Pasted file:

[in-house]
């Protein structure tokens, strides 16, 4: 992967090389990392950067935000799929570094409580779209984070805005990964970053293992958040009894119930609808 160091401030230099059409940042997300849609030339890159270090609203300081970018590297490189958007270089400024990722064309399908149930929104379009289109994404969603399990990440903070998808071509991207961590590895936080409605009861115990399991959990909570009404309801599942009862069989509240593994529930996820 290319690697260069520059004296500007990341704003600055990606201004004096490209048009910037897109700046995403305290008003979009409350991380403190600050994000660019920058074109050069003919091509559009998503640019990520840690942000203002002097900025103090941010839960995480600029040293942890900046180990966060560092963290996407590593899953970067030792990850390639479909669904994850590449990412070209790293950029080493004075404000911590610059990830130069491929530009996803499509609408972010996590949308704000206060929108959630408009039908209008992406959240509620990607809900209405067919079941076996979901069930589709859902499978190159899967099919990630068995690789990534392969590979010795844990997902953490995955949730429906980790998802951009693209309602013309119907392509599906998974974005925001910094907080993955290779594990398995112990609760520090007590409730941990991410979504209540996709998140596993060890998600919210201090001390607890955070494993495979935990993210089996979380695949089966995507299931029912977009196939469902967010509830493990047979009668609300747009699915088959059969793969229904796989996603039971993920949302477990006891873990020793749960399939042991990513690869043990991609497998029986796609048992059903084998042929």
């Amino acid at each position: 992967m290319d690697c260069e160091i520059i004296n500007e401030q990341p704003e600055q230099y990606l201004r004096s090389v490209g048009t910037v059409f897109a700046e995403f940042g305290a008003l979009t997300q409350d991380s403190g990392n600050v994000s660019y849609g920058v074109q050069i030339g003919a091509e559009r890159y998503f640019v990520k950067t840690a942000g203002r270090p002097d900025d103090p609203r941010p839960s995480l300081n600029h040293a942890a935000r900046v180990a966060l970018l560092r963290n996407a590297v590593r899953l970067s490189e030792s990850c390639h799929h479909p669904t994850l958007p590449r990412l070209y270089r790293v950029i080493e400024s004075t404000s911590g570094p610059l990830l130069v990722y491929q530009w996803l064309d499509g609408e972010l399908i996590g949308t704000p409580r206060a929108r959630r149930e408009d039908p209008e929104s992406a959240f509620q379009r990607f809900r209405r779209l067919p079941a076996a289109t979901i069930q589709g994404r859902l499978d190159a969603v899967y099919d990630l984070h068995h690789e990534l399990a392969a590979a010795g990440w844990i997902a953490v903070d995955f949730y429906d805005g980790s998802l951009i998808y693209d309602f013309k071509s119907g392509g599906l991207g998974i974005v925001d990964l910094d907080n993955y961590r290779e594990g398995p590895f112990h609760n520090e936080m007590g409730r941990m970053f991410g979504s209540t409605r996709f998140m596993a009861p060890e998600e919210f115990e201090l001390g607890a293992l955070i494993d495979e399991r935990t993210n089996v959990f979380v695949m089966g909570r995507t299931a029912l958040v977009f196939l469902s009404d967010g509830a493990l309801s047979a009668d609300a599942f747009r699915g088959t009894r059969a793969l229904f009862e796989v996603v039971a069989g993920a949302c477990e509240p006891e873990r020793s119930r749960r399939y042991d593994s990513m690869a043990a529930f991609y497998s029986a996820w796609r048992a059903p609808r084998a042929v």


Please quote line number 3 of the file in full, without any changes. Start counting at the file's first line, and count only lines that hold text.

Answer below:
């Amino acid at each position: 992967m290319d690697c260069e160091i520059i004296n500007e401030q990341p704003e600055q230099y990606l201004r004096s090389v490209g048009t910037v059409f897109a700046e995403f940042g305290a008003l979009t997300q409350d991380s403190g990392n600050v994000s660019y849609g920058v074109q050069i030339g003919a091509e559009r890159y998503f640019v990520k950067t840690a942000g203002r270090p002097d900025d103090p609203r941010p839960s995480l300081n600029h040293a942890a935000r900046v180990a966060l970018l560092r963290n996407a590297v590593r899953l970067s490189e030792s990850c390639h799929h479909p669904t994850l958007p590449r990412l070209y270089r790293v950029i080493e400024s004075t404000s911590g570094p610059l990830l130069v990722y491929q530009w996803l064309d499509g609408e972010l399908i996590g949308t704000p409580r206060a929108r959630r149930e408009d039908p209008e929104s992406a959240f509620q379009r990607f809900r209405r779209l067919p079941a076996a289109t979901i069930q589709g994404r859902l499978d190159a969603v899967y099919d990630l984070h068995h690789e990534l399990a392969a590979a010795g990440w844990i997902a953490v903070d995955f949730y429906d805005g980790s998802l951009i998808y693209d309602f013309k071509s119907g392509g599906l991207g998974i974005v925001d990964l910094d907080n993955y961590r290779e594990g398995p590895f112990h609760n520090e936080m007590g409730r941990m970053f991410g979504s209540t409605r996709f998140m596993a009861p060890e998600e919210f115990e201090l001390g607890a293992l955070i494993d495979e399991r935990t993210n089996v959990f979380v695949m089966g909570r995507t299931a029912l958040v977009f196939l469902s009404d967010g509830a493990l309801s047979a009668d609300a599942f747009r699915g088959t009894r059969a793969l229904f009862e796989v996603v039971a069989g993920a949302c477990e509240p006891e873990r020793s119930r749960r399939y042991d593994s990513m690869a043990a529930f991609y497998s029986a996820w796609r048992a059903p609808r084998a042929v």